This is a good question with a complex answer. Different models are created with different purposes in mind. As an example, there are qualitative and quantitative models. Qualitative models sacrifice some realism to demonstrate a particular phenomenon in the clearest way possible. Quantitative models sacrifice this clarity to create something more empirically relevant.
I once came across this sentence in a paper and I like the way they phrased it:
It's from "Optimal Environmental Taxation in the presence of other taxes: General-equilibrium analyses" by Bovenberg and Goulder:
The use of a numerical model enables us to employ a realistic
specification of taxes and adopt a fairly detailed representation of
production and demand. Our paper thus combines the strength of
analytical and numerical approaches: a stylized analytical model
uncovers the major mechanisms at play, while a numerical model
explores the empirical significance of these mechanisms in a more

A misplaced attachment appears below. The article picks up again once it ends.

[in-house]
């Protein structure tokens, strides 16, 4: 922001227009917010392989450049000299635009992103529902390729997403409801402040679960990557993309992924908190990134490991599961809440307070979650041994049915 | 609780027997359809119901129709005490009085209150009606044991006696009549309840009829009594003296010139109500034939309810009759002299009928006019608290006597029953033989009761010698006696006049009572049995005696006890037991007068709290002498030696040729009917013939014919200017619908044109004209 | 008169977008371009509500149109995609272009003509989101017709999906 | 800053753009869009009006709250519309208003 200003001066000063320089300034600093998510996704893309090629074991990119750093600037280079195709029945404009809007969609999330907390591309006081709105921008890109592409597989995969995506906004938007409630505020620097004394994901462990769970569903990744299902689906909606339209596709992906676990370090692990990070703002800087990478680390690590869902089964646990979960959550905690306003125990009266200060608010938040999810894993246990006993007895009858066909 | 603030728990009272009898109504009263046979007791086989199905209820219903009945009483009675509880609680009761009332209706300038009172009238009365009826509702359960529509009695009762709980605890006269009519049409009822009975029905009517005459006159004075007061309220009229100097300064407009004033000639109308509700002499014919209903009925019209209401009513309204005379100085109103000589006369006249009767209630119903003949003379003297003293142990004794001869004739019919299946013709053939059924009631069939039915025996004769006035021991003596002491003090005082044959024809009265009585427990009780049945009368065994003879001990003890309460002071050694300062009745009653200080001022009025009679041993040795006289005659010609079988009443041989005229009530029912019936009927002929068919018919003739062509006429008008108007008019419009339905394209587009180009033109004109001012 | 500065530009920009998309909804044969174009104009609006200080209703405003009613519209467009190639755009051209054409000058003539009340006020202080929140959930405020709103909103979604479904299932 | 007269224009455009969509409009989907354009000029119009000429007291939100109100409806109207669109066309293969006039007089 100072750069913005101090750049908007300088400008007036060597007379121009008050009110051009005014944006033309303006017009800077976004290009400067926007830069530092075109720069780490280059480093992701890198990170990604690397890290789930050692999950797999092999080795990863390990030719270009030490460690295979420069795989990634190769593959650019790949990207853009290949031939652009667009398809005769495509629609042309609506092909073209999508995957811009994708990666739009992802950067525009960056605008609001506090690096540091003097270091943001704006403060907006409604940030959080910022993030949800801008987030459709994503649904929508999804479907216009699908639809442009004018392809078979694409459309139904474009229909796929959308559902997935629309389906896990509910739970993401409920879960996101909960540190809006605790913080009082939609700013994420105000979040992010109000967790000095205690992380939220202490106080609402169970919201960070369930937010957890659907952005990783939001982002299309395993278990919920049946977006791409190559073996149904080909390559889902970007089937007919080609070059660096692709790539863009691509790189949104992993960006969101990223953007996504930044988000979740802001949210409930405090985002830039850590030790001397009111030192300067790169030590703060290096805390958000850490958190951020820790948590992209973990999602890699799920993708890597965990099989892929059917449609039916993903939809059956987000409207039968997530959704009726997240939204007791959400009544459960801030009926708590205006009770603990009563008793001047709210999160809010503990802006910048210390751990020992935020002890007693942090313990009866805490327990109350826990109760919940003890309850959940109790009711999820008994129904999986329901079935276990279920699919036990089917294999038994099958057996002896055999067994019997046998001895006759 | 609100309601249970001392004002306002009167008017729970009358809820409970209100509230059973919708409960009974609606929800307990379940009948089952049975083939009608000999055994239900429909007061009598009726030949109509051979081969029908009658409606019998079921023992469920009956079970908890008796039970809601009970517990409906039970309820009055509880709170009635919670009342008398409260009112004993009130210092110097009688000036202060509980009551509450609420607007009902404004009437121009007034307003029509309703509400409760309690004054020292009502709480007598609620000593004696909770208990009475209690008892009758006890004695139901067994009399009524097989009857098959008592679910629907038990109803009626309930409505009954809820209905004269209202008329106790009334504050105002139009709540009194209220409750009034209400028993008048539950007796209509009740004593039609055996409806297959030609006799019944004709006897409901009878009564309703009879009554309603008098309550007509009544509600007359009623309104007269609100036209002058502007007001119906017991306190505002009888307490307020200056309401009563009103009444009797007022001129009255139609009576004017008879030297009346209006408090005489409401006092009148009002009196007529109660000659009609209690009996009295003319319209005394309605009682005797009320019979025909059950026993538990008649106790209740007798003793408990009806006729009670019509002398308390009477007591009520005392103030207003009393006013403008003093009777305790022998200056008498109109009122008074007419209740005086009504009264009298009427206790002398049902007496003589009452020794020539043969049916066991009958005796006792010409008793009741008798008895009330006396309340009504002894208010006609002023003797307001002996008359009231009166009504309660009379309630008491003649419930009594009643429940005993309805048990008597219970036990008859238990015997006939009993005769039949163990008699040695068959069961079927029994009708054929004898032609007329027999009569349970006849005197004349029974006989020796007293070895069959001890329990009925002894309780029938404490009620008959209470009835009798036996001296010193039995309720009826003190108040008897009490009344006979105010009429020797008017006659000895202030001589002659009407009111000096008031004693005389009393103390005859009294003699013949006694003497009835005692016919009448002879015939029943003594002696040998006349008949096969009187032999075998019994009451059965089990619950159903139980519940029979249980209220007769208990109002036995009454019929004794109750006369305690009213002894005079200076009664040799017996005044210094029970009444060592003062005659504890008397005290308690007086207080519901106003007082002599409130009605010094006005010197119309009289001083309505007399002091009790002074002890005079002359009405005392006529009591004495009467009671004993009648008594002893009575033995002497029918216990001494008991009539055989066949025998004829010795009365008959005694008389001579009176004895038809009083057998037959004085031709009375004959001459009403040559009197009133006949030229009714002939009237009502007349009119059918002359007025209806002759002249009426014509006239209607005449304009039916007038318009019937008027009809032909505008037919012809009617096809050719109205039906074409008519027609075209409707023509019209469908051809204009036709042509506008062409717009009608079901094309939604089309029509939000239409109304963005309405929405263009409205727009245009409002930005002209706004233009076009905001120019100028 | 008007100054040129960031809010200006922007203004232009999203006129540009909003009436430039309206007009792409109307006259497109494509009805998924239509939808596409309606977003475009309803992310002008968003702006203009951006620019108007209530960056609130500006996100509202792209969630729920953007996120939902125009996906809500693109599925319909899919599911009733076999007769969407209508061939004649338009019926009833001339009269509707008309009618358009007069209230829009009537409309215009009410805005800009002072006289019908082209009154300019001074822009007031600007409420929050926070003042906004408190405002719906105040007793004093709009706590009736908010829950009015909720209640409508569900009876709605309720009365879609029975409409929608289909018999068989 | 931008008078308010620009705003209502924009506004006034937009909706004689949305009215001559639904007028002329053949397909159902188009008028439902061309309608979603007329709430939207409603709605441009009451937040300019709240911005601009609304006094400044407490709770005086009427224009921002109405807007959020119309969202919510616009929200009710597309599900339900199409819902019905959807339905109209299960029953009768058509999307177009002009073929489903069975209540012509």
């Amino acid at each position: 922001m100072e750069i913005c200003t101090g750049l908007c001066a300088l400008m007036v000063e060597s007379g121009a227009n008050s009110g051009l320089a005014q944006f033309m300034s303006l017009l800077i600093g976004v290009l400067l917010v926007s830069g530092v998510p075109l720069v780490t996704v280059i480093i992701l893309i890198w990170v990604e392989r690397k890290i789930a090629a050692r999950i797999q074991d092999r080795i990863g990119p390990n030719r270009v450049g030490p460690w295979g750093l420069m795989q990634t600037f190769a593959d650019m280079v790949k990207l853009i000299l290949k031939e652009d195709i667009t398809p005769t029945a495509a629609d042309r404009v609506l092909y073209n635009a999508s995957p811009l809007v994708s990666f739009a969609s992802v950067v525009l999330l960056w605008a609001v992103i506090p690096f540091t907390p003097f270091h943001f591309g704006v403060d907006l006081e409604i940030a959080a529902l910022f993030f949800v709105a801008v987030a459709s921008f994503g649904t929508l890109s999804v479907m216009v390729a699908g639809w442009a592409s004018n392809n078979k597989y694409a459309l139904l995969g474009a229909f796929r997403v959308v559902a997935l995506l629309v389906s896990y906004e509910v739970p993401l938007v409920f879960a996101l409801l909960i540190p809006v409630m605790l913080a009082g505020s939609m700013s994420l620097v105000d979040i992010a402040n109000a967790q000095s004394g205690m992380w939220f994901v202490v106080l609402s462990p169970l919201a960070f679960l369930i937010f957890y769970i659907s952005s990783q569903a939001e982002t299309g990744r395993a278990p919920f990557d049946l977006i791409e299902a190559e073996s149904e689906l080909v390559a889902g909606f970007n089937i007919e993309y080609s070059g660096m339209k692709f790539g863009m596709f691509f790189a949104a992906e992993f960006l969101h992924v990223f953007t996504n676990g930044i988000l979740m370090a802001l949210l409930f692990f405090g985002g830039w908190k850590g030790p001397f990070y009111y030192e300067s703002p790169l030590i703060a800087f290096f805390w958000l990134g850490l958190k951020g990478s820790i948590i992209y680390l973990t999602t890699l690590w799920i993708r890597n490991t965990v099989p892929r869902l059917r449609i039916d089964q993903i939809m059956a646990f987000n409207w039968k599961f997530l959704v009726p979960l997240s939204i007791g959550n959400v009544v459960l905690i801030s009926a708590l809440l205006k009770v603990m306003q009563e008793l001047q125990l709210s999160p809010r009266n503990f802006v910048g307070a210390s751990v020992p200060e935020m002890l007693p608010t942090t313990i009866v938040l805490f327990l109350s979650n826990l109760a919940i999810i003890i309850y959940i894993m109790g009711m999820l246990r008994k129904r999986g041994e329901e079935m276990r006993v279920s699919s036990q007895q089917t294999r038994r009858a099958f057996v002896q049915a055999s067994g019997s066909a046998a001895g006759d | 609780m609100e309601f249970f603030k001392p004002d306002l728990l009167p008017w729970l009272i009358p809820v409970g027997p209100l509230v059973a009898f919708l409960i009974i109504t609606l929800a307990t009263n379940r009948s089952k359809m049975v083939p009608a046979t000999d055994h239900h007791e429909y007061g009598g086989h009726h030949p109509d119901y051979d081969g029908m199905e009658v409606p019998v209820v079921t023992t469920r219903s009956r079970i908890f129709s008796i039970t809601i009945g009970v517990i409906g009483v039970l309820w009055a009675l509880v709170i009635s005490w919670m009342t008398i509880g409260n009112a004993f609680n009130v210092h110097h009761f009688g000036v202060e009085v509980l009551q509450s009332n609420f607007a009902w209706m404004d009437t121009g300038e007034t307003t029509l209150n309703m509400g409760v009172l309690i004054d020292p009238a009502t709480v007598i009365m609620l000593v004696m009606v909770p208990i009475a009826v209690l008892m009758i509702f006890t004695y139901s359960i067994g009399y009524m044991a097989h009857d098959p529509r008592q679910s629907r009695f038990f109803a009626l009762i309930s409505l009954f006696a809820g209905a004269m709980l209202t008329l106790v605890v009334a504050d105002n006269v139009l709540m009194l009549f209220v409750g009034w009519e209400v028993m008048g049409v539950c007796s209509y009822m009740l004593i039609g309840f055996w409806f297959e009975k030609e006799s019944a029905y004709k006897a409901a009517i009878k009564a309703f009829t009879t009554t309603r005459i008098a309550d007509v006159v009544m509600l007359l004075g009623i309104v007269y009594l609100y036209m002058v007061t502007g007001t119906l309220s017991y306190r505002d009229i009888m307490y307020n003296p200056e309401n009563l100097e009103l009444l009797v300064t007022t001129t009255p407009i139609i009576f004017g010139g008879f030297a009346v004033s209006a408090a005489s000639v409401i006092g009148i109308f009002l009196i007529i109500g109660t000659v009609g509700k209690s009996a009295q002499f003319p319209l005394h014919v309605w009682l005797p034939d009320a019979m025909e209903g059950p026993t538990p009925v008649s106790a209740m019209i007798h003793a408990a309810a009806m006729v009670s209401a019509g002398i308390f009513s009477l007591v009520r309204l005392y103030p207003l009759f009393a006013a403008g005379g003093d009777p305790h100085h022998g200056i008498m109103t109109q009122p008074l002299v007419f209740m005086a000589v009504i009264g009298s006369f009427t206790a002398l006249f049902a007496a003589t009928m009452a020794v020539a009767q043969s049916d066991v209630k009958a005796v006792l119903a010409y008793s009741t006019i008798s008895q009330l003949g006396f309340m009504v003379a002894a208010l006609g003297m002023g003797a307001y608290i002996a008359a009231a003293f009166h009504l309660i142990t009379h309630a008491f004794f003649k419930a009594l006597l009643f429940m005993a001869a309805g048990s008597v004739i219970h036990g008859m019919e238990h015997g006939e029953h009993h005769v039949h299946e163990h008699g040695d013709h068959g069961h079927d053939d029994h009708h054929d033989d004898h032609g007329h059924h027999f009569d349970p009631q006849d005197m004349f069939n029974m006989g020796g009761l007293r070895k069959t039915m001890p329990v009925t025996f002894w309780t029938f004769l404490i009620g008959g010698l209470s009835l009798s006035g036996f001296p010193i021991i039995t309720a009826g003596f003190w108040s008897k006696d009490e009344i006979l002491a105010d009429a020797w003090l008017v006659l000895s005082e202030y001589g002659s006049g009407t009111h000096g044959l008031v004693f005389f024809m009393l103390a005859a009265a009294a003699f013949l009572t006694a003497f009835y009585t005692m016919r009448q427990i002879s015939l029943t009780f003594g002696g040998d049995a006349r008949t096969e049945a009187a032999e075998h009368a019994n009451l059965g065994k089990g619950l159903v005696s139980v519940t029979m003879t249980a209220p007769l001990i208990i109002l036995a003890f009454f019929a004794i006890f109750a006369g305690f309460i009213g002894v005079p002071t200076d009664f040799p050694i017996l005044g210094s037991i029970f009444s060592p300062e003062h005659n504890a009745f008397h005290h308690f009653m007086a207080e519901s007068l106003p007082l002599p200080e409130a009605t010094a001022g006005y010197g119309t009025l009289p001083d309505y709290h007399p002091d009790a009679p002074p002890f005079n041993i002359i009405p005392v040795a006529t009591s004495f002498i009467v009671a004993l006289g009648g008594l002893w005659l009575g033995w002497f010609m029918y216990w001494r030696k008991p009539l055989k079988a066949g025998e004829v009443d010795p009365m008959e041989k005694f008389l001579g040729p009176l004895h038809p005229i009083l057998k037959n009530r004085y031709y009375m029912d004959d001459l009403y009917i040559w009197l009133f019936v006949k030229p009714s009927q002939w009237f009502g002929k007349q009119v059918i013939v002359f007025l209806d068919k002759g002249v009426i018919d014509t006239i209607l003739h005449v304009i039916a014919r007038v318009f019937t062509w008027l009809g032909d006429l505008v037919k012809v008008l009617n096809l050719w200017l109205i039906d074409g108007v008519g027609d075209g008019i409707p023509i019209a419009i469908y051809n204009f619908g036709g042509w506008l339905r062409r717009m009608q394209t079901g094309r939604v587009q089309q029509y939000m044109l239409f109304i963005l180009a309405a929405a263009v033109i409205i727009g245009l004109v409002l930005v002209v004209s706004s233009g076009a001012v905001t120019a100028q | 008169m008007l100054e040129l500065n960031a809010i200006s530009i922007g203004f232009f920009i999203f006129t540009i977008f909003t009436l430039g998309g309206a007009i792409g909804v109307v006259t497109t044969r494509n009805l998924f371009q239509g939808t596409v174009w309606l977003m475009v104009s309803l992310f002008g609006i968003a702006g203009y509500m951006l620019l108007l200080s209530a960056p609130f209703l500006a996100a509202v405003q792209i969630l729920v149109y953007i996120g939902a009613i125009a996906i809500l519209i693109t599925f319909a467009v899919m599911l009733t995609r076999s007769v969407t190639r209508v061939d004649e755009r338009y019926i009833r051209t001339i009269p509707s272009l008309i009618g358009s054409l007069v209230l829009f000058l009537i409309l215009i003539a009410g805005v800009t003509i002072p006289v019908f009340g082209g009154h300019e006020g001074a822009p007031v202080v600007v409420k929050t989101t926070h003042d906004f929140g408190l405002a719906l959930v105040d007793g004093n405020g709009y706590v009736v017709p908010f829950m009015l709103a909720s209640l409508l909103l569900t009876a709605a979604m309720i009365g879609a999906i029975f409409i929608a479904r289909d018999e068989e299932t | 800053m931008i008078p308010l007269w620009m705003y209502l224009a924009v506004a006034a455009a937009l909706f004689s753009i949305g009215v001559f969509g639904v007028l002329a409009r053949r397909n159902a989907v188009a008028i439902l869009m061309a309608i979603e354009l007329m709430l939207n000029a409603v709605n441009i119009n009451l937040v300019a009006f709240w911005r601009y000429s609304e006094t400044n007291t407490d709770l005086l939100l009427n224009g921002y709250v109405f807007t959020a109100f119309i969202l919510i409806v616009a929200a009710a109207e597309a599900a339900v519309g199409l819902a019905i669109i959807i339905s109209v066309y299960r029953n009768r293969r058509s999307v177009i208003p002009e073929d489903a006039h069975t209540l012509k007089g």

realistic setting. Despite considerable differences in the complexity
of the analytical an numerical models, we find a strong coherence
between the two model's results.
there are some models that are purely statistical.
There are also some models that are built solely for prediction. In short, there are many more types of models with different purposes. A model should be judged on its purpose.
Also, as for uncovering "the truth." You might consider reading more about causal inference. This is one of the most important parts of econometrics. For starters, read about the method of Instrumental Variables. There are several other questions and answers on this website that deal with this.